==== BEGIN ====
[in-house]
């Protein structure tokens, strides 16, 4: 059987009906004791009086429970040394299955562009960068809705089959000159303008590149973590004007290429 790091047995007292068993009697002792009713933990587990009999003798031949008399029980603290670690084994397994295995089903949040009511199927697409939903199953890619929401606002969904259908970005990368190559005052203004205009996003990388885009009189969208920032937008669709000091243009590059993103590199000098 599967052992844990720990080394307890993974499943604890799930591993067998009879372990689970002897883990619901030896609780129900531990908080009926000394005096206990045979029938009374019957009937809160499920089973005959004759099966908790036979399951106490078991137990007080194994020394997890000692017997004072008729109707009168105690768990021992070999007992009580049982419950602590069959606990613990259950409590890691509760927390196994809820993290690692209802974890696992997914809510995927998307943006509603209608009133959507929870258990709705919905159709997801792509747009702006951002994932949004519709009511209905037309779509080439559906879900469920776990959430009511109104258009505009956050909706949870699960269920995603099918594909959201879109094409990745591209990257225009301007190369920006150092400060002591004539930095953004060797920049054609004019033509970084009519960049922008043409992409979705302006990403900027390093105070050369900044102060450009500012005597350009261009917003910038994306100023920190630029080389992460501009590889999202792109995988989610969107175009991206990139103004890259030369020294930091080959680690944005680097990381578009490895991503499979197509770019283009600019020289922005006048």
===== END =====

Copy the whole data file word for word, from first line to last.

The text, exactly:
[in-house]
């Protein structure tokens, strides 16, 4: 059987009906004791009086429970040394299955562009960068809705089959000159303008590149973590004007290429 790091047995007292068993009697002792009713933990587990009999003798031949008399029980603290670690084994397994295995089903949040009511199927697409939903199953890619929401606002969904259908970005990368190559005052203004205009996003990388885009009189969208920032937008669709000091243009590059993103590199000098 599967052992844990720990080394307890993974499943604890799930591993067998009879372990689970002897883990619901030896609780129900531990908080009926000394005096206990045979029938009374019957009937809160499920089973005959004759099966908790036979399951106490078991137990007080194994020394997890000692017997004072008729109707009168105690768990021992070999007992009580049982419950602590069959606990613990259950409590890691509760927390196994809820993290690692209802974890696992997914809510995927998307943006509603209608009133959507929870258990709705919905159709997801792509747009702006951002994932949004519709009511209905037309779509080439559906879900469920776990959430009511109104258009505009956050909706949870699960269920995603099918594909959201879109094409990745591209990257225009301007190369920006150092400060002591004539930095953004060797920049054609004019033509970084009519960049922008043409992409979705302006990403900027390093105070050369900044102060450009500012005597350009261009917003910038994306100023920190630029080389992460501009590889999202792109995988989610969107175009991206990139103004890259030369020294930091080959680690944005680097990381578009490895991503499979197509770019283009600019020289922005006048």